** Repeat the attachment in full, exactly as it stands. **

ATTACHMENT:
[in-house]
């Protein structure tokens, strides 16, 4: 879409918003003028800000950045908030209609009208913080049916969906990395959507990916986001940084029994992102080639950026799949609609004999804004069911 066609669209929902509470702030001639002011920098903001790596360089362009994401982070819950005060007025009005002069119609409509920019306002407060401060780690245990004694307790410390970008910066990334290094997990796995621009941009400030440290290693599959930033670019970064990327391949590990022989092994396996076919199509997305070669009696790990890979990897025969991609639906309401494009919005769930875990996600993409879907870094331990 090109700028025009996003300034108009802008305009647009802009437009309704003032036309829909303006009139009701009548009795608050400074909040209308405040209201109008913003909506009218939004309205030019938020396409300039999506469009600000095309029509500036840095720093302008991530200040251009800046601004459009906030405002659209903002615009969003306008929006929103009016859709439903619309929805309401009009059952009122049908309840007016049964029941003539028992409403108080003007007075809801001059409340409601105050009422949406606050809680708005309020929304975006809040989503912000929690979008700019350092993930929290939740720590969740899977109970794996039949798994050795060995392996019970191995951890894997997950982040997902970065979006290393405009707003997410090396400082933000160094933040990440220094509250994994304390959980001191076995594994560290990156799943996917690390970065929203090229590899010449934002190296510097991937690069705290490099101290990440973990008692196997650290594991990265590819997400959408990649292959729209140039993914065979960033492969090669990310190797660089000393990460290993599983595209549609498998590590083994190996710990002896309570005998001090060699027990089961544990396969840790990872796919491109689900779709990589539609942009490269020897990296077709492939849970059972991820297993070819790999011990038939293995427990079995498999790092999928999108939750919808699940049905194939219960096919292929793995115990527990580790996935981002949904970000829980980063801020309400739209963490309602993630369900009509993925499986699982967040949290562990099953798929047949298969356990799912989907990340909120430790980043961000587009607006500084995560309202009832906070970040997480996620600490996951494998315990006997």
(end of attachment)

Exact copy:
[in-house]
């Protein structure tokens, strides 16, 4: 879409918003003028800000950045908030209609009208913080049916969906990395959507990916986001940084029994992102080639950026799949609609004999804004069911 066609669209929902509470702030001639002011920098903001790596360089362009994401982070819950005060007025009005002069119609409509920019306002407060401060780690245990004694307790410390970008910066990334290094997990796995621009941009400030440290290693599959930033670019970064990327391949590990022989092994396996076919199509997305070669009696790990890979990897025969991609639906309401494009919005769930875990996600993409879907870094331990 090109700028025009996003300034108009802008305009647009802009437009309704003032036309829909303006009139009701009548009795608050400074909040209308405040209201109008913003909506009218939004309205030019938020396409300039999506469009600000095309029509500036840095720093302008991530200040251009800046601004459009906030405002659209903002615009969003306008929006929103009016859709439903619309929805309401009009059952009122049908309840007016049964029941003539028992409403108080003007007075809801001059409340409601105050009422949406606050809680708005309020929304975006809040989503912000929690979008700019350092993930929290939740720590969740899977109970794996039949798994050795060995392996019970191995951890894997997950982040997902970065979006290393405009707003997410090396400082933000160094933040990440220094509250994994304390959980001191076995594994560290990156799943996917690390970065929203090229590899010449934002190296510097991937690069705290490099101290990440973990008692196997650290594991990265590819997400959408990649292959729209140039993914065979960033492969090669990310190797660089000393990460290993599983595209549609498998590590083994190996710990002896309570005998001090060699027990089961544990396969840790990872796919491109689900779709990589539609942009490269020897990296077709492939849970059972991820297993070819790999011990038939293995427990079995498999790092999928999108939750919808699940049905194939219960096919292929793995115990527990580790996935981002949904970000829980980063801020309400739209963490309602993630369900009509993925499986699982967040949290562990099953798929047949298969356990799912989907990340909120430790980043961000587009607006500084995560309202009832906070970040997480996620600490996951494998315990006997």